Friday, December 31, 2010

If You Pee in the Shower, You Must Read This

If you're among the millions of people worldwide who don't step out of the shower when it's time to urinate, here's some important information you should share.  You may not want to drip across the bathroom floor, but by not taking it to the toilet, you may be exposing yourself to dangerous bacteria and risking your health! 

Science has long known of the dreaded Candiru (Vandellia cirrhosa), or "Toothpick Fish", a catfish that thrives in the Amazon River.  This fish is a legendary parasite, known for its ability to infect humans.  When a man urinates while standing in the Amazon, the little Candiru catfish follows the taste of the urine stream to the man's penis, where it enters and lodges itself inside the urethra.  Latching on with its razor teeth and proceeding to grow fatter and fatter as it drinks the victim's blood, the Candiru can prove almost impossible to dislodge.  While certain tribal remedies have been in use for millennia, after the fish has grown to a certain size, surgery is necessary, including, potentially, amputation of the penis.  


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In 2007, scientists at the Kansas Institute of Microbiology announced the discovery of a parasite they named Candirusporis.  Although thousands of times smaller than the Candiru fish, this freshwater parasite enters an animal's body in the same way -- through the urine stream.  Once Candirusporis has entered the urinary tract, it finds a home within the bladder, where it begins to release parasitic spores, causing swelling, severe bleeding and, eventually, infertilization.  Candirusporis was thought prevalent only in nutria and otters, but recently, hospitals across the United States have begun to report an alarming rise in the number of infections in humans.  There may be far more infections than actually reported since many cases are misdiagnosed as other kinds of illness.

Although naturally occurring only in rivers, ponds and swamps, Candirusporis thrives in any warm, humid area -- including your shower.  In 2009, scientists at the University of Boulder warned that many pathogens "clump together in slimy 'biofilms' that cling to the inside of showerheads at more than 100 times the 'background' levels of municipal water."  The American Council for Disease Control -- in an effort to explain the increasing number of Candirusporis cases being reported, and to try to ward off an epidemic -- warns that "any person urinating in the shower may be exposing themselves to this potentially life-destroying parasite".  Candirusporis has been shown in the lab to multiply in soap, wet wash-towels, and on the exterior of plastic bottles.

There's no reason to believe that Candirusporis cannot enter a female host in the same way as it does a male host.  "Last time I checked, women also had urethras and bladders" said a worried-seeming Dr. Frederica Motts, of the ACDC.  "Although I'd be mostly concerned about women who have sex with men who may have a Candirusporis infection.  I would suggest that every woman talk openly with her partner about why he should stop urinating in the shower."


A diet of at least 32 oz (946 ml) of Clementine juice daily is recommended to alter the body's pH so that it becomes a less hospitable environment for Candirusporis.  Symptoms of Candirusporis infection include weak urine stream, dribbling urine, and decreased sexual appetite.  Any pain, tingling or itching when urinating may indicate that the parasite is already present and releasing spores in your bladder.  Discolored, clear or dark urine may also be a sign of infection.  If you are bleeding when urinating, you should seek immediate medical attention.  The parasite can be destroyed with common antibiotics, but if the infection is allowed to go untreated, the antibiotics may have to be injected by needle directly into the bladder.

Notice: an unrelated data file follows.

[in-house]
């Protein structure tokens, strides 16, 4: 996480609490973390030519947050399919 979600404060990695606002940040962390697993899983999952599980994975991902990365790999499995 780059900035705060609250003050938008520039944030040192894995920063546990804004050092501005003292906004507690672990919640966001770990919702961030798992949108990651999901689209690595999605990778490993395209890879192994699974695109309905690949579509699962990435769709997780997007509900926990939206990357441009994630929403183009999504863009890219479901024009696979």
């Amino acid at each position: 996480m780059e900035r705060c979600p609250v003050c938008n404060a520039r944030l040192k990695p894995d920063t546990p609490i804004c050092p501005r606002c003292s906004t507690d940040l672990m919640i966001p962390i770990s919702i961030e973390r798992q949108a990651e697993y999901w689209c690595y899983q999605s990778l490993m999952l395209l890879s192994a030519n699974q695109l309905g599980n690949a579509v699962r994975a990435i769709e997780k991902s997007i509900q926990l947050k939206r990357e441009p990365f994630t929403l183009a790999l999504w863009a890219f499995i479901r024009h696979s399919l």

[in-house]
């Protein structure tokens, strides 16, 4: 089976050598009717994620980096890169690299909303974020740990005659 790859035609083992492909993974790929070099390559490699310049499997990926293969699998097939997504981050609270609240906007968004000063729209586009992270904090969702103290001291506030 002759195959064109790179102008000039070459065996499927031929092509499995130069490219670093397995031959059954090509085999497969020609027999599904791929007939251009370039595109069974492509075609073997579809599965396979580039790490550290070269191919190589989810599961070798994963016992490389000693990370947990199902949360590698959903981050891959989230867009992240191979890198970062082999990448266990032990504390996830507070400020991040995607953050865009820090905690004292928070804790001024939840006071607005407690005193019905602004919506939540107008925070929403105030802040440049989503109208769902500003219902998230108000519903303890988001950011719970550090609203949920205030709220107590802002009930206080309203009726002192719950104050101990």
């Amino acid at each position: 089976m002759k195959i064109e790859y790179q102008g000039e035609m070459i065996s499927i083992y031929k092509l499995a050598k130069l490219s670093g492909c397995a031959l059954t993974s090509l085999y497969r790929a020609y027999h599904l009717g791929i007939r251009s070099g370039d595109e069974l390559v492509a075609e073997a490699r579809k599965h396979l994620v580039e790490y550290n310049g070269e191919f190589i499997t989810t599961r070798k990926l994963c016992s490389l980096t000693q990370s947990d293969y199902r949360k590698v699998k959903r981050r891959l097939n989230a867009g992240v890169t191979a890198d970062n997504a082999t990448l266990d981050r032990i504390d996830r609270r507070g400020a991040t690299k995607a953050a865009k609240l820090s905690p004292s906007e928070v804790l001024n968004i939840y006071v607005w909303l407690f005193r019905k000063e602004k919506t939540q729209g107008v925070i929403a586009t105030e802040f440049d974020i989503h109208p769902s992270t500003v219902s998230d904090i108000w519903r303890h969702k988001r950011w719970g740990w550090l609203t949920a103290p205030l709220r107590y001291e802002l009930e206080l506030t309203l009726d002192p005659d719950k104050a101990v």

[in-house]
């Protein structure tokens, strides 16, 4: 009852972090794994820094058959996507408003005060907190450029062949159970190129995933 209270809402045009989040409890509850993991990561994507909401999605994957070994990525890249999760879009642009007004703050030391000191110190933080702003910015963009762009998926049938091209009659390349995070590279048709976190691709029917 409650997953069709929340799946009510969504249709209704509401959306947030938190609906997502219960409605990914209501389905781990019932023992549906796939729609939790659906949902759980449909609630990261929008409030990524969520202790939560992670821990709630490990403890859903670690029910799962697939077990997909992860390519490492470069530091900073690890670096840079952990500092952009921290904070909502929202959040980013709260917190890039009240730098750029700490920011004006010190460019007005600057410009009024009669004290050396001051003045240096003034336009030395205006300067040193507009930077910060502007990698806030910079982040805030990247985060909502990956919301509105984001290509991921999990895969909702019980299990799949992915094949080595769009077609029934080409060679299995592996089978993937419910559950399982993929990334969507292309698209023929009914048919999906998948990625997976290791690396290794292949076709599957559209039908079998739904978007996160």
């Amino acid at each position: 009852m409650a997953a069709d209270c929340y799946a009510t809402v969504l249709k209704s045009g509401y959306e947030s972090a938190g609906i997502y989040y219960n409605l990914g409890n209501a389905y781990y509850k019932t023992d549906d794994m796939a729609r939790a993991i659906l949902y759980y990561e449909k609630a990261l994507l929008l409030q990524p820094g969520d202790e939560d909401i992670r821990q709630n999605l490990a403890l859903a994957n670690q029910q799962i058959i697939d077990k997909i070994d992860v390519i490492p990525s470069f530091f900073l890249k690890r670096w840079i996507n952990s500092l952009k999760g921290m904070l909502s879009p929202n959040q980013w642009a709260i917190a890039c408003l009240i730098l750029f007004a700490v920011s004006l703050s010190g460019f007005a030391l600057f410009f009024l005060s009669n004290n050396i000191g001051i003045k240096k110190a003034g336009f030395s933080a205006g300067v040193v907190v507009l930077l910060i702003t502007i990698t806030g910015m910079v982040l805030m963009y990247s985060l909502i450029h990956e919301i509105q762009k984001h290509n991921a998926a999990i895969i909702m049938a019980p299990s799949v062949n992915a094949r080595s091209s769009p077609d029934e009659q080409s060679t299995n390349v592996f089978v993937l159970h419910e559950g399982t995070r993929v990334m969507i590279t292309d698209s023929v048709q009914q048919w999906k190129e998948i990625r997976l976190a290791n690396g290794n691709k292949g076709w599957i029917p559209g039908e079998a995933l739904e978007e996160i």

Getting out of the shower to urinate may seem like a hassle -- you end up dripping all over the bathroom floor, and the extra effort seems pointless.  But for the sake of public health, the next time you start to think "it'll all go down the drain," consider what might be coming up your urine stream.

--- Morning Cup O' Doom ---
http://twitter.com/JPSterling

7 comments:

  1. Holy cr*p! I'll have to give up showering or peeing...not sure which...

    ReplyDelete
  2. I've actually read about this thing before and I'm not sure if it's a danger to women.

    But I know a couple of guys who pee in the shower who might just love a vacation along the Amazon River, compliments of me of course. Cuz that's the kind of gal I am. Keri

    alwayscurtsywhenyousneeze.com

    ReplyDelete
  3. WOWZA!!! :) I think I'll say "thanks" for enlightening me!

    On the subject of peeing in the shower, I saw this ad actually promoting peeing in the shower while I was in Brazil. Check it out! http://www.youtube.com/watch?v=gESV9nTMBTc

    PS - thanks for stopping by to visit me on twitter!

    ReplyDelete
  4. The Candiru fish can enter a human urethra, if the human is swimming in the river, but it's physically impossible for it to actually swim up the urine stream to someone peeing in the river from above it. Just do a Google search for "Candiru" and "myth."

    I highly doubt that a tiny organism like Candiruspora would be any better at accomplishing this impossible feat.

    ReplyDelete
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